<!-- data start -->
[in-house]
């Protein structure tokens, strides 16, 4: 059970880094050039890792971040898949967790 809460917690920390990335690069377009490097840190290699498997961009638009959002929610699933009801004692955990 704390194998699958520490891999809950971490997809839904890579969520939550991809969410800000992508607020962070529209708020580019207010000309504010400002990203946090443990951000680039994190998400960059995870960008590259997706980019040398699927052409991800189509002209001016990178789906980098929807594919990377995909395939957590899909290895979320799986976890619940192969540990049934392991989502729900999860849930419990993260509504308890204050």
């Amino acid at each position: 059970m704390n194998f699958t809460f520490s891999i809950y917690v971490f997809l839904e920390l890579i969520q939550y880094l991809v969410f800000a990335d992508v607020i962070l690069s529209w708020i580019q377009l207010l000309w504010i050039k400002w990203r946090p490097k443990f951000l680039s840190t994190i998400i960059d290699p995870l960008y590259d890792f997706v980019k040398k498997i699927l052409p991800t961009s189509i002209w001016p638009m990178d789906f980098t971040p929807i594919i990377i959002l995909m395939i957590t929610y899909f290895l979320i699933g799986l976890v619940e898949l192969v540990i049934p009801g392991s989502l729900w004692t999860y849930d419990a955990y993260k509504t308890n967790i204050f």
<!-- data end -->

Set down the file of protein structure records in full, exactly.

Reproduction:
[in-house]
């Protein structure tokens, strides 16, 4: 059970880094050039890792971040898949967790 809460917690920390990335690069377009490097840190290699498997961009638009959002929610699933009801004692955990 704390194998699958520490891999809950971490997809839904890579969520939550991809969410800000992508607020962070529209708020580019207010000309504010400002990203946090443990951000680039994190998400960059995870960008590259997706980019040398699927052409991800189509002209001016990178789906980098929807594919990377995909395939957590899909290895979320799986976890619940192969540990049934392991989502729900999860849930419990993260509504308890204050």
């Amino acid at each position: 059970m704390n194998f699958t809460f520490s891999i809950y917690v971490f997809l839904e920390l890579i969520q939550y880094l991809v969410f800000a990335d992508v607020i962070l690069s529209w708020i580019q377009l207010l000309w504010i050039k400002w990203r946090p490097k443990f951000l680039s840190t994190i998400i960059d290699p995870l960008y590259d890792f997706v980019k040398k498997i699927l052409p991800t961009s189509i002209w001016p638009m990178d789906f980098t971040p929807i594919i990377i959002l995909m395939i957590t929610y899909f290895l979320i699933g799986l976890v619940e898949l192969v540990i049934p009801g392991s989502l729900w004692t999860y849930d419990a955990y993260k509504t308890n967790i204050f």